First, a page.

During the meeting, there was a welcome increase in funding pledges to UNAIDS. The UK announced an increase in funding to £8m for 2022 from £2.5m in 2021. In doing so, the UK underscored the importance of sufficient, predictable funding and timely to enable UNAIDS to fulfill its mandate. In addition, Germany will increase its contribution to €6 million from €5 million previously, in recognition of UNAIDS for its work to maintain HIV and other health services. in conflict situations around the world, including in Ukraine and neighboring countries. Members also warmly welcomed the United States’ contribution of an additional US$5 million to the work of UNAIDS, bringing its contribution to US$50 million.
In his remarks to the PCB, Global Fund Executive Director Peter Sands highlighted the importance of the 7th Global Fund Replenishment Meeting to be held in the United States in September, which aims to achieve a target of 18 billions of dollars to continue the work of the organization. work. Mr Sands also called for UNAIDS to be fully funded.
“Fully funding the AIDS response to end AIDS by 2030 means fully funding ALL partners,” said Mr Sands. “UNAIDS country-level presence supports all grant development and implementation, ensuring that country proposals for Global Fund programs are well-designed based on science , providing vital real-time data and helping governments make key policy and program changes and address bottlenecks, is vital to ensuring the success of the Global Fund’s work. us and UNAIDS.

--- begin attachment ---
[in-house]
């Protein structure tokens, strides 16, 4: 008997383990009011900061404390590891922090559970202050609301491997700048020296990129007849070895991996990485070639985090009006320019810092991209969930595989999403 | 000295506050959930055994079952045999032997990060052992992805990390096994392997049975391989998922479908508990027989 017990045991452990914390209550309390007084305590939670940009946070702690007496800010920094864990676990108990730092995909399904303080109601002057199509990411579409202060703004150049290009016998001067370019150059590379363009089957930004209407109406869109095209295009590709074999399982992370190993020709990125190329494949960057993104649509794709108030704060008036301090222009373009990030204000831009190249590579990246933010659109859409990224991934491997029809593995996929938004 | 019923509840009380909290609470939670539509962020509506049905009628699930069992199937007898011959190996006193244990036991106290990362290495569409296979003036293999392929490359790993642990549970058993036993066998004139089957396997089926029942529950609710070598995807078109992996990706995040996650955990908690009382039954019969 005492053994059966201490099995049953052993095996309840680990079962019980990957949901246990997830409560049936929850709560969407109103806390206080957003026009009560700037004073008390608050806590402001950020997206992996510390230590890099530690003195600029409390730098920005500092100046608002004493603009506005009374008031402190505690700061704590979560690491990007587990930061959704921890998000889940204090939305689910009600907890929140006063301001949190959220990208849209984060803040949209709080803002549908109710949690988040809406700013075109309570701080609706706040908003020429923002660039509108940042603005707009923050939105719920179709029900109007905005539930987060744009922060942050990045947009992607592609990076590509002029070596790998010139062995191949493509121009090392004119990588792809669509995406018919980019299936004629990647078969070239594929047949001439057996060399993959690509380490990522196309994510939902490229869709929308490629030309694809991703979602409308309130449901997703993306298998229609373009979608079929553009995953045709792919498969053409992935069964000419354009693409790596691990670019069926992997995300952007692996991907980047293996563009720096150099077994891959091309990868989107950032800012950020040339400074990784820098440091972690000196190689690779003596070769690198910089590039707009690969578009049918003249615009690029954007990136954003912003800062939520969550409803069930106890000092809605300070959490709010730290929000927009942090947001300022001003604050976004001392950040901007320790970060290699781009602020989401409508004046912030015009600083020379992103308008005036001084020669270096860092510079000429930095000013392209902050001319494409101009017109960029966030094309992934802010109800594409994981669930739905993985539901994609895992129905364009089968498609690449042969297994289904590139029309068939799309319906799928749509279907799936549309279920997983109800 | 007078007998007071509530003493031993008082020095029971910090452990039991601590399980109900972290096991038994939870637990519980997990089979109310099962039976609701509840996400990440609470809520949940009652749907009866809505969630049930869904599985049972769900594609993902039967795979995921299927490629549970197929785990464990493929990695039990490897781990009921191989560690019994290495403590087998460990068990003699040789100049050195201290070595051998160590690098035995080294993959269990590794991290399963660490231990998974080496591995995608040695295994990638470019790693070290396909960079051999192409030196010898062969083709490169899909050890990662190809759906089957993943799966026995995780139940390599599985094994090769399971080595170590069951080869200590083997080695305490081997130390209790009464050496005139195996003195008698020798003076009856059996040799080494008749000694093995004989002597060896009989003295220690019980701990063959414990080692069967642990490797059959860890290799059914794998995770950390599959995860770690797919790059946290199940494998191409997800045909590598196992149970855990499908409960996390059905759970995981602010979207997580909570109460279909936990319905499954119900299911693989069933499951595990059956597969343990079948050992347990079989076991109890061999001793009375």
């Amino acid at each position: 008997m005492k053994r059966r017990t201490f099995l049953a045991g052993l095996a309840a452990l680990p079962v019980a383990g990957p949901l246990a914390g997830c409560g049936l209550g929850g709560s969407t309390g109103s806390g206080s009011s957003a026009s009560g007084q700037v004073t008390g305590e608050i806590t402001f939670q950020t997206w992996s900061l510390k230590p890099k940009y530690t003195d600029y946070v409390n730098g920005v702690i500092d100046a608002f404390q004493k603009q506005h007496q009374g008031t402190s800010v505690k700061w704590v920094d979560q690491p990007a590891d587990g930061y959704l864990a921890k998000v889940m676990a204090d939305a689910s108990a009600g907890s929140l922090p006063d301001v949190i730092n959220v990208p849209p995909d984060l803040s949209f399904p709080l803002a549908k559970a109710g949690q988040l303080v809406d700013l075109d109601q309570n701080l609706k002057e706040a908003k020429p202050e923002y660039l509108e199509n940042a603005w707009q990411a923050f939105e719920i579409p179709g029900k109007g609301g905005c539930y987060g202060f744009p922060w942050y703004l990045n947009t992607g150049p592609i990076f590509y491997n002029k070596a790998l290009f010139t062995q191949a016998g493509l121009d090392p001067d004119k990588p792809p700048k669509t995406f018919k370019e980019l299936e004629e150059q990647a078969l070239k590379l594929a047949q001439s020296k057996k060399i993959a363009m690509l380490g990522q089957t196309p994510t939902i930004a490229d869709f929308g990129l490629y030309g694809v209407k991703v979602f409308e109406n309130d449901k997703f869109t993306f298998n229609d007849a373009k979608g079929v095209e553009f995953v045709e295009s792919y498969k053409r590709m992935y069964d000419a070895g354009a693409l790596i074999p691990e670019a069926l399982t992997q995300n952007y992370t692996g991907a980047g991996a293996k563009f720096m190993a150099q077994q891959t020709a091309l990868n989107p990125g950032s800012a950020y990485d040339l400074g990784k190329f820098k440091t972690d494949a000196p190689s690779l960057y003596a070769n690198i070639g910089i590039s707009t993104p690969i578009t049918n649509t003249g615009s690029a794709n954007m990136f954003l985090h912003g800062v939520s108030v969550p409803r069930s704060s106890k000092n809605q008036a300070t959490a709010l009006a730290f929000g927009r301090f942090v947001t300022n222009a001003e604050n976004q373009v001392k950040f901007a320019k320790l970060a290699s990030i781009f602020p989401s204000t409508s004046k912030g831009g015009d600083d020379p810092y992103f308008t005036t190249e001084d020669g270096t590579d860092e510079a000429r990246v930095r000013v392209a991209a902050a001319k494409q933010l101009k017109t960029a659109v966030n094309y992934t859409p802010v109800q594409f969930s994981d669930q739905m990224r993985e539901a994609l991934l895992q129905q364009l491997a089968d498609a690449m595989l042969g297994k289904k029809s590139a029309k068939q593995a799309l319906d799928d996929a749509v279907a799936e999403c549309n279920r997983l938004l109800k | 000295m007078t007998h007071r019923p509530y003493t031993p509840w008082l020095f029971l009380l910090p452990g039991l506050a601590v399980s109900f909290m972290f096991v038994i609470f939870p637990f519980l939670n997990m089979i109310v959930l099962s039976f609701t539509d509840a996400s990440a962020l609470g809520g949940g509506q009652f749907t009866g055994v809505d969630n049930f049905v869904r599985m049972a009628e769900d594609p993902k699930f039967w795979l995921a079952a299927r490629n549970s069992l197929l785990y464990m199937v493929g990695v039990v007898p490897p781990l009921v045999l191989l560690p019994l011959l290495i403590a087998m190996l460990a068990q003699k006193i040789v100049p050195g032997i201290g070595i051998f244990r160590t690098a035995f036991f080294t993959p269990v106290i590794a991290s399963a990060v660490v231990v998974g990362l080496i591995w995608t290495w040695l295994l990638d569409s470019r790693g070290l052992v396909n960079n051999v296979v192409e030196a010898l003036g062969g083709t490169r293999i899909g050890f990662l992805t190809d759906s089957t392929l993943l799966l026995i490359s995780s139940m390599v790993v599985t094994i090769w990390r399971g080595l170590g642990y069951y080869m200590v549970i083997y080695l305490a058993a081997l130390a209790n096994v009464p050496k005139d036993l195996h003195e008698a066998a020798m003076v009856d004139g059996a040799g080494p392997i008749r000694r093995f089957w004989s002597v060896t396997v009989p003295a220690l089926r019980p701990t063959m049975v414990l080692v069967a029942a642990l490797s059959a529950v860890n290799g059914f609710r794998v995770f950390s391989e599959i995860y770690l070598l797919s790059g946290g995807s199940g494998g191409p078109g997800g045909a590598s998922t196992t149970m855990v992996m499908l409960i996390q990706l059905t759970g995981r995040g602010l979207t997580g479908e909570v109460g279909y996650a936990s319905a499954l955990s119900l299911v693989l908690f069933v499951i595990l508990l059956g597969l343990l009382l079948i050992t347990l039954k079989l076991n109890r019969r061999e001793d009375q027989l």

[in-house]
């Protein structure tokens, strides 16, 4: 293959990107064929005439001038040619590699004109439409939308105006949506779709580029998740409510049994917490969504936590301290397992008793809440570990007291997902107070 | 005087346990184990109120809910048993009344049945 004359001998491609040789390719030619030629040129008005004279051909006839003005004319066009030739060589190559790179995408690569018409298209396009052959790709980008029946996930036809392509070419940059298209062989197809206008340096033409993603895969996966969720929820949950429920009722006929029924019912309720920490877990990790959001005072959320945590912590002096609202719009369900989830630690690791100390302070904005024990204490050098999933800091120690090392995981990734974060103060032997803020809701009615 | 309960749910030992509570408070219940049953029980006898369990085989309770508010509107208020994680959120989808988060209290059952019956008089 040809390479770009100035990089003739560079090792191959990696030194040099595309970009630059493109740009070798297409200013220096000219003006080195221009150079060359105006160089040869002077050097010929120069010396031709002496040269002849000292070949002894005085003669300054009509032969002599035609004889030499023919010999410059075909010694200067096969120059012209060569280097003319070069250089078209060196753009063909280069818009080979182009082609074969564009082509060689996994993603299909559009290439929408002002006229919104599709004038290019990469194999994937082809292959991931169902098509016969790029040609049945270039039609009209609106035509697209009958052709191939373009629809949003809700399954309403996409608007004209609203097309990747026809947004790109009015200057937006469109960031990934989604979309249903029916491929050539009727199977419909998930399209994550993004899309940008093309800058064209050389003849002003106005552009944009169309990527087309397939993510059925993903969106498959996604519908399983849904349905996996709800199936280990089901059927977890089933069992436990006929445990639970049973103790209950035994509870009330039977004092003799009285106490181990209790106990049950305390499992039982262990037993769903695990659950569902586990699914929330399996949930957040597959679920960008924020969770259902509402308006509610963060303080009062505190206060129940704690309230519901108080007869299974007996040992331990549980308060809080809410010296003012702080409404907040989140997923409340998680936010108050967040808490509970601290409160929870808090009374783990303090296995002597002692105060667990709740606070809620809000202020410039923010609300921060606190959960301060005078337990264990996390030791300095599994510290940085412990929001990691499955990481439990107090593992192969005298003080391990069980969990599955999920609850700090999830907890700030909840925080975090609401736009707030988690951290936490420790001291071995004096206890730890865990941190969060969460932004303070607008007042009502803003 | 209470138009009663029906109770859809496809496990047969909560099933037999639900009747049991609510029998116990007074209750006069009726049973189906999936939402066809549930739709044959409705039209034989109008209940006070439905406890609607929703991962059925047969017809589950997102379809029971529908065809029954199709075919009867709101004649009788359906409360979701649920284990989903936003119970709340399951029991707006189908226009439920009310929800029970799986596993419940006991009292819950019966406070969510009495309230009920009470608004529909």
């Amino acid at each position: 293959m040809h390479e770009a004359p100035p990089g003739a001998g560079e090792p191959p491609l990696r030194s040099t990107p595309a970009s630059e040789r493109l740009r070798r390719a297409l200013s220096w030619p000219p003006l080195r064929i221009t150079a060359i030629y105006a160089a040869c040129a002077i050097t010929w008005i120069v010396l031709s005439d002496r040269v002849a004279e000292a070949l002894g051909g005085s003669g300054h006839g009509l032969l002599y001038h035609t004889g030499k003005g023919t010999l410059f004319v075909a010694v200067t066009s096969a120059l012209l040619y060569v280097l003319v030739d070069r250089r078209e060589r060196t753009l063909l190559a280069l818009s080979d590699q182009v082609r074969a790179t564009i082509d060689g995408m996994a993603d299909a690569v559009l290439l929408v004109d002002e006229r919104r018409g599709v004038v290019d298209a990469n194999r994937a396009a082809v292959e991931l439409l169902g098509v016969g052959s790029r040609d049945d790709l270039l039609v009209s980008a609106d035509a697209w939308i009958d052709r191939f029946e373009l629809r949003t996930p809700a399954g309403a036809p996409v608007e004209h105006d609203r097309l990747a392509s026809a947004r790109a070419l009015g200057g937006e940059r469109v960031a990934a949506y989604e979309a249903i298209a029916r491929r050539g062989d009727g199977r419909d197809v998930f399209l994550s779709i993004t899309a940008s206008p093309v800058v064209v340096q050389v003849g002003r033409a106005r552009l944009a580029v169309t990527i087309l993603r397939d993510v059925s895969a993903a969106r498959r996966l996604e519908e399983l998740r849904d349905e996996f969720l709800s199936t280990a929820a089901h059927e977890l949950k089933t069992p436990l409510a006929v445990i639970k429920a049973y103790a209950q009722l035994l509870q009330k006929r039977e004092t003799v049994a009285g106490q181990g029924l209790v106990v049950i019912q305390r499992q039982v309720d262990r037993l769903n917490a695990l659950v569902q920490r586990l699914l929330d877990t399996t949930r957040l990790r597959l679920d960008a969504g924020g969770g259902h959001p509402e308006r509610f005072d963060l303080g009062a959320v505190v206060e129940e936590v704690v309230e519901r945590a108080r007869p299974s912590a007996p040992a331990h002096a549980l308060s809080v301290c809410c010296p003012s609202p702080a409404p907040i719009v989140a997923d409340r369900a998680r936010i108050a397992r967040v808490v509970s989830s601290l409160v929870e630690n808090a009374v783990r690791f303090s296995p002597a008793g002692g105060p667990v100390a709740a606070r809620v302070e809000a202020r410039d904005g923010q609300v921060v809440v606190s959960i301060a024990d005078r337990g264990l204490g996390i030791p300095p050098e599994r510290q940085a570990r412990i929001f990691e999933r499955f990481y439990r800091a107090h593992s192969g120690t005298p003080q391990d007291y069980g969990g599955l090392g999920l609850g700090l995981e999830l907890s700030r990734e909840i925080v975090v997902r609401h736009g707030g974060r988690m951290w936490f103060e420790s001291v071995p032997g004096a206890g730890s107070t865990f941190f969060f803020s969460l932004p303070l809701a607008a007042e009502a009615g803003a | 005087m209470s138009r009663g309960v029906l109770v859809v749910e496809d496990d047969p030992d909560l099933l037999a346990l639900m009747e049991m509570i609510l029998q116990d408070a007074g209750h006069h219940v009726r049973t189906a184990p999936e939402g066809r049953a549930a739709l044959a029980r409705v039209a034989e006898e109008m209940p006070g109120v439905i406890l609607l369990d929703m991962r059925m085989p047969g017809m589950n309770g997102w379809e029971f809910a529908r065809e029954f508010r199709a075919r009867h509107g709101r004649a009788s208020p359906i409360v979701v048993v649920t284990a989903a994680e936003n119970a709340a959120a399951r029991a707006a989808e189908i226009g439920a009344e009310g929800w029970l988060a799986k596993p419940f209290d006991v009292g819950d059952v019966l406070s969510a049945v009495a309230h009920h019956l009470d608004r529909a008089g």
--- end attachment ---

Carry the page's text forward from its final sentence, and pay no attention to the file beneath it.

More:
In his first public appearance since being confirmed to his post by the US Senate in May, US Global AIDS Coordinator and Special Representative for Global Health Diplomacy John Nkengasong, said it was essential that the Global Fund and UNAIDS be fully funded. to ensure further progress in the fight against the HIV pandemic.
“The Global Fund is essential. UNAIDS is essential. These institutions are as important to each other as they are to the countries they support.
Ms Byanyima updated the PCB on actions taken under three global strategic initiatives: Education Plus, the Alliance to End HIV in Children and the 10-10-10 targets of the Political Declaration. Turning her attention to the war in Ukraine, Ms Byanyima said UNAIDS had worked closely with the Ukrainian government, communities, civil society and partners, including the President’s Emergency Plan for the Fight against AIDS and the Global Fund to Fight AIDS, Tuberculosis and Malaria to ensure that sufficient supplies of anti-HIV drugs had reached Ukrainians inside and outside the country.